Adults who have received a double vaccination are 47% less likely to have Long COVID should they contract a COVID-19 infection.
Researchers at King's College London analyzed data from participants logging their symptoms, tests and vaccines on the UK ZOE COVID Symptom Study app between 8th December 2020 and 4 July 2021, including 1,240,009 (first dose) and 971,504 (second dose) vaccinated UK adults. The research team assessed a range of factors, including age, frailty and areas of deprivation and compared that with post-vaccination infection.
The study, published today in The Lancet Infectious Diseases, found that in the unlikely event of catching COVID-19 after being double vaccinated, the risk of Long COVID was reduced by almost half. There were also fewer hospitalisations (73% less likely) and lower burden of acute symptoms (31% less likely) among those fully vaccinated. The nature of the most common symptoms were similar to unvaccinated adults—e.g. anosmia,(loss of smell) cough, fever, headaches, and fatigue. All these symptoms were milder and less frequently reported by people who were vaccinated, and they were half as likely to get multiple symptoms in the first week of illness. Sneezing was the only symptom which was more commonly reported in vaccinated people with COVID-19.
However, people living in most deprived areas were at greater risk of infection after a single vaccination. While age on its own was not a risk factor, individuals who had health conditions that limited their independence—such as frailty—were up to two times more likely to contract COVID-19 infection after vaccination, and of getting sick.
The findings demonstrate the need to target at-risk groups. Frail adults have already been shown to be disproportionately affected by COVID-19. The research team suggests strategies such as a timely booster program, targeted infection control measures and more research into the immune response to vaccination in this group could help address the issue.
Lead researcher Dr. Claire Steves from King's College London said: "In terms of the burden of Long COVID, it's good news that our research has found that having a double vaccination significantly reduces the risk of both catching the virus and if you do, developing long standing symptoms. However, among our frail, older adults and those living in deprived areas the risk is still significant and they should be urgently prioritized for second and booster vaccinations."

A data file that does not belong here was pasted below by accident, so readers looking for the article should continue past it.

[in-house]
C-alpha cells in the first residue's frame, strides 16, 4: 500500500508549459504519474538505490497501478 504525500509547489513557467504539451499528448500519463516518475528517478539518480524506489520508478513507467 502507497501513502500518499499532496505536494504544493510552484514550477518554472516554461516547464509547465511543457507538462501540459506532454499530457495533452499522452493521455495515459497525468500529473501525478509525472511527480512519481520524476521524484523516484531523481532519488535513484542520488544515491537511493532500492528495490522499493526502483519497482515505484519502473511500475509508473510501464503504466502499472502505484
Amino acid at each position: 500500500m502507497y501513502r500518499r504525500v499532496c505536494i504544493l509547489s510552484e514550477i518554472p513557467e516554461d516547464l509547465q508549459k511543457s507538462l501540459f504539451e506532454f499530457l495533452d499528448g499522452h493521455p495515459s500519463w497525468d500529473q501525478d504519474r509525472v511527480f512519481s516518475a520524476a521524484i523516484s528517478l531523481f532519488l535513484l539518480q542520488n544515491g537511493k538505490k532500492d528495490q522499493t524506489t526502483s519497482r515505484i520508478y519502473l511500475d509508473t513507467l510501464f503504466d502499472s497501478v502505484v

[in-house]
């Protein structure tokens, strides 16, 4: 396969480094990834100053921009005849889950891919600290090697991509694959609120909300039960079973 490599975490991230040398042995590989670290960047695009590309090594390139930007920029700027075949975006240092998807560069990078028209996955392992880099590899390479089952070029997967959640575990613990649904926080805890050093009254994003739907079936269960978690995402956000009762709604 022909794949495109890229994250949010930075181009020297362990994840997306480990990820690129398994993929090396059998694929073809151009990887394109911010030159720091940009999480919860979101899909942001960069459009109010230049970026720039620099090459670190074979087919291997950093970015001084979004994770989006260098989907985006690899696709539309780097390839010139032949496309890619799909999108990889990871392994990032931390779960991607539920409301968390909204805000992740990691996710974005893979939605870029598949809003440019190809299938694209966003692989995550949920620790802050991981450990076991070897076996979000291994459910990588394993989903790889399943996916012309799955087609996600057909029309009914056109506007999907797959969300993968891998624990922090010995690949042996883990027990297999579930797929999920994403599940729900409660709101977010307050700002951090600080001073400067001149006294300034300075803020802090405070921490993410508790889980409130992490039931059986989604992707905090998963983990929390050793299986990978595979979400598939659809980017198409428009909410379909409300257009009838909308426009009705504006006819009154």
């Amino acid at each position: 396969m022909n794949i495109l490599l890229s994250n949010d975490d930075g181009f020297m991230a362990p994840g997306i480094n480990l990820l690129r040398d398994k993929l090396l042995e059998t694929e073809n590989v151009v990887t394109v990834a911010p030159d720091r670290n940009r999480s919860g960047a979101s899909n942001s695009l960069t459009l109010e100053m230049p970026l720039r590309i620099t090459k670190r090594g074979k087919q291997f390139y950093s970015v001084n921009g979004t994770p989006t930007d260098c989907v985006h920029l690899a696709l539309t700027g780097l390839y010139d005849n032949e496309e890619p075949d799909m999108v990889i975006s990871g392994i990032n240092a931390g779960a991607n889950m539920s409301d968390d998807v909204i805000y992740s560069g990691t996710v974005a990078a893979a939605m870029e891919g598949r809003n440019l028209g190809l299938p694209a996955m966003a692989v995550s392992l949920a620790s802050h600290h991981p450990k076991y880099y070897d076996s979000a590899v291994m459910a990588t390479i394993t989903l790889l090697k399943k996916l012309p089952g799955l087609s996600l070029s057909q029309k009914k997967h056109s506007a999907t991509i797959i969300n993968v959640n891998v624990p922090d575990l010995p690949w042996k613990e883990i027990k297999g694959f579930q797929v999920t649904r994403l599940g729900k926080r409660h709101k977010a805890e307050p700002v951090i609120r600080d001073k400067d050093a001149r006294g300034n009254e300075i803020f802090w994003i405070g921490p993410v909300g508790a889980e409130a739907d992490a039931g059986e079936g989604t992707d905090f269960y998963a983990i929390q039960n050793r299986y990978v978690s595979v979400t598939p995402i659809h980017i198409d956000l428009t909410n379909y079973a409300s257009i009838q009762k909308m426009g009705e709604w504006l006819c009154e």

Professor Tim Spector from King's College London and Lead investigator of ZOE COVID Study comments: "Vaccinations are massively reducing the chances of people getting Long COVID in two ways. Firstly, by reducing the risk of any symptoms by 8 to 10 fold and then by halving the chances of any infection turning into Long COVID, if it does happen. Whatever the duration of symptoms we are seeing that infections after two vaccinations are also much milder, so vaccines are really changing the disease and for the better. We are encouraging people to get their 2nd jab as soon as they can."
Health and Social Care Secretary, Sajid Javid said: "COVID-19 vaccines have saved more than 105,000 lives and prevented over 24 million infections in England alone. This research is encouraging, suggesting vaccines are not only preventing deaths but could also help prevent some of the longer lasting symptoms.
"We have invested £50 million in research to better understand the lasting effects of COVID and over 80 long COVID assessment services have opened across England as part of a £100 million expansion of care for those suffering the effects.
"It is clear vaccines are building a wall of defense against the virus and are the best way to protect people from serious illness. I encourage everyone who is eligible to come forward for both their jabs as quickly as possible."
More information: Risk factors and disease profile of post-vaccination SARS-CoV-2 infection in UK users of the COVID Symptom Study app: a prospective, community-based, nested, case-control study, The Lancet Infectious Diseases (2021). DOI: 10.1016/S1473-3099(21)00460-6 , www.thelancet.com/journals/lan … (21)00460-6/fulltext
Journal information: Lancet Infectious Diseases
Provided by King's College London